World Wildlife Fund
As the world’s leading conservation organisation WWF believe “we can fight this consequential threat and build a safer, healthier and more resilient future for people and nature and urge that we must rethink the way we produce and consume energy, food, and water; protect the world’s forests; and help people prepare for a changing world”.
WWF endorse that “economic development has to go hand in hand with valuing and protecting the environment”. Closely involved in the drafting of the UN’s development goals, WWF work to create a global network of advocates to ensure that the UN’s SDG’s and their goals are matched by robust action from governments.
Greenpeace is an independent, non-profit, global campaigning organization that uses non-violent, creative confrontation to expose global environmental problems and their causes. Over the years, Greenpeace has challenged oil companies chasing new supplies. They have also called out the UK government for their failure to act fast enough on the climate emergency. Meanwhile, ordinary people have blocked tankers and fracking rigs, and Greenpeace is letting everyone know that renewable energy is the answer to fossil fuels.
“Greenpeace stands for positive change through action to defend the natural world and promote peace. We investigate, expose and confront environmental abuse by governments and corporations around the world. We champion environmentally responsible and socially just solutions, including scientific and technological innovation”.
Oxfam is a global community with a footprint in 67 countries worldwide. Oxfam supporters are part of a global movement of millions of people who share the belief that, in a world rich in resources, poverty isn't inevitable. The world's largest companies and corporations have an enormous impact on people in the developing world, and they can be a powerful force for good.
They invest far more than governments can ever deliver in overseas aid. They create job opportunities, give people the chance to learn new skills, and generate the wages communities desperately need to escape poverty. “But big business can also do more harm than good. Around the world, many workers aren't paid enough to live on. Others suffer dangerous, unhealthy working conditions. And many see their basic human rights either neglected or actively exploited on a daily basis. That's why Oxfam's work with the private sector is so vital - working in partnership wherever possible and challenging whenever necessary”.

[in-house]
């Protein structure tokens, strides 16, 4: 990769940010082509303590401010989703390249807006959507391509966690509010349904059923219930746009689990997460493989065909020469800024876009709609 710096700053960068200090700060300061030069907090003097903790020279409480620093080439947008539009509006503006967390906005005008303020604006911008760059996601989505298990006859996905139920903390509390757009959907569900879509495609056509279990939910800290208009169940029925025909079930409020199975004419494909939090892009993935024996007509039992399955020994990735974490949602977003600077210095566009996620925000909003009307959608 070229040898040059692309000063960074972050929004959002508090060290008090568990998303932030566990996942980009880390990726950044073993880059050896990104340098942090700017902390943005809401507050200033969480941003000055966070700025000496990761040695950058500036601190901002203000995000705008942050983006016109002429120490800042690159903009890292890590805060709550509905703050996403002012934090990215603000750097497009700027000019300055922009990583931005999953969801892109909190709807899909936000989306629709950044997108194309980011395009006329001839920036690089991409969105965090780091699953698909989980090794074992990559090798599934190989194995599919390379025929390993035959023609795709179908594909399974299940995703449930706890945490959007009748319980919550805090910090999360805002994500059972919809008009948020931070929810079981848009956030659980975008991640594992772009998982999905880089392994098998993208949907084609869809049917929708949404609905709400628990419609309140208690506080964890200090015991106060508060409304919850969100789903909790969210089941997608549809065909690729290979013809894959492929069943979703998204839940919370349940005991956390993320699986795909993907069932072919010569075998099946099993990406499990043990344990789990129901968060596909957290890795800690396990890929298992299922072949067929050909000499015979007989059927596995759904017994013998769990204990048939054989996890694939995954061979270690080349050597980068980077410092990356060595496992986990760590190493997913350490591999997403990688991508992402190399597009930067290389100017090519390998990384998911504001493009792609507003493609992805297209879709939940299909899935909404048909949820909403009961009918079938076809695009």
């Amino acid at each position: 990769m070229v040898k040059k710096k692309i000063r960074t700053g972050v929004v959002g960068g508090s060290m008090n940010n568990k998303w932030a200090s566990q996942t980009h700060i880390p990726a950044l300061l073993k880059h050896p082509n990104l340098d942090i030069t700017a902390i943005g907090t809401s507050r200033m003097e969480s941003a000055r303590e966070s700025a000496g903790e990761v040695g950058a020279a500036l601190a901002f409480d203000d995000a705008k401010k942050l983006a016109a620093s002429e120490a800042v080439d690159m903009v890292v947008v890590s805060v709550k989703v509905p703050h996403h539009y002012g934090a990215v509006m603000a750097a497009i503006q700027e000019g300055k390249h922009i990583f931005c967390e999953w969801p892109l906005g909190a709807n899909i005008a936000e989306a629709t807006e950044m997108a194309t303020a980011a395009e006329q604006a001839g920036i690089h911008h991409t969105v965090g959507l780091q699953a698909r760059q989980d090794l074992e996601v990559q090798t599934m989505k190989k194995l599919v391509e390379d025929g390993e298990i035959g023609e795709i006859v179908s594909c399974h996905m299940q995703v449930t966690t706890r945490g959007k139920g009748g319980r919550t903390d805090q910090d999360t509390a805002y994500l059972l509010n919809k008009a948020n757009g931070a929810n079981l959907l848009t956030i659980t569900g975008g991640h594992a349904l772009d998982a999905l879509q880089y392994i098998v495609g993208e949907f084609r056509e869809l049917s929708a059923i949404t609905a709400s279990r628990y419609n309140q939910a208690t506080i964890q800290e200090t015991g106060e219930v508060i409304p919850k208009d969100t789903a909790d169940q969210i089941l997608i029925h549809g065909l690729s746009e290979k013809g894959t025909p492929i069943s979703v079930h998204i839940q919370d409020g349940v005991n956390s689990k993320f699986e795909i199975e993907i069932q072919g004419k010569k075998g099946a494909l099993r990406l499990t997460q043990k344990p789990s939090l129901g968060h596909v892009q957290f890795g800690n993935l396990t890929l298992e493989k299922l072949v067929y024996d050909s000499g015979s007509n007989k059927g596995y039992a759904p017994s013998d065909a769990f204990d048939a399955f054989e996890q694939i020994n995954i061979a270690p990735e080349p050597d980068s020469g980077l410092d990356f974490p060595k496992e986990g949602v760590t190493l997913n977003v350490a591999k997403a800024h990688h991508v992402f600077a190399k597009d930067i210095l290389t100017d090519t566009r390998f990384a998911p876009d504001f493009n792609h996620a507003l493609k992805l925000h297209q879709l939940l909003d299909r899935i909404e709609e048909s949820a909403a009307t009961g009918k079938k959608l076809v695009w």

World Resources Institute
WRI’s mission is “to move human society to live in ways that protect Earth’s environment and its capacity to provide for the needs and aspirations of current and future generations”.
WRI’s role is to help businesses, policymakers and civil society at the local, national and international levels advance the deep structural shifts necessary to address climate change. The institute focuses on ensuring near-term decisions align with long-term temperature goals so all people can benefit from a safer world and thriving economies.
As can be readily seen, powerful forces are at work behind the sustainability agenda.
Driving public awareness and direct action, these institutions formulate the ongoing development of certification and verification, without which no certainty can be attached to progress in “Textile Sustainability”.
Caption: Textile Sustainability, whether through circular fashion, water and energy saving or responsible waste management, has become a focal point in many campaigns to arrest the planet’s decline into irreversible global warming.
Across the whole Textile landscape, from regulation to certification and from action groups to international forums, the movement towards Textile Sustainability echoes the deep concerns of the general public and provides a dynamic and powerful platform to ensure that real progress can be made to secure a sustainable future for the Textile Industry.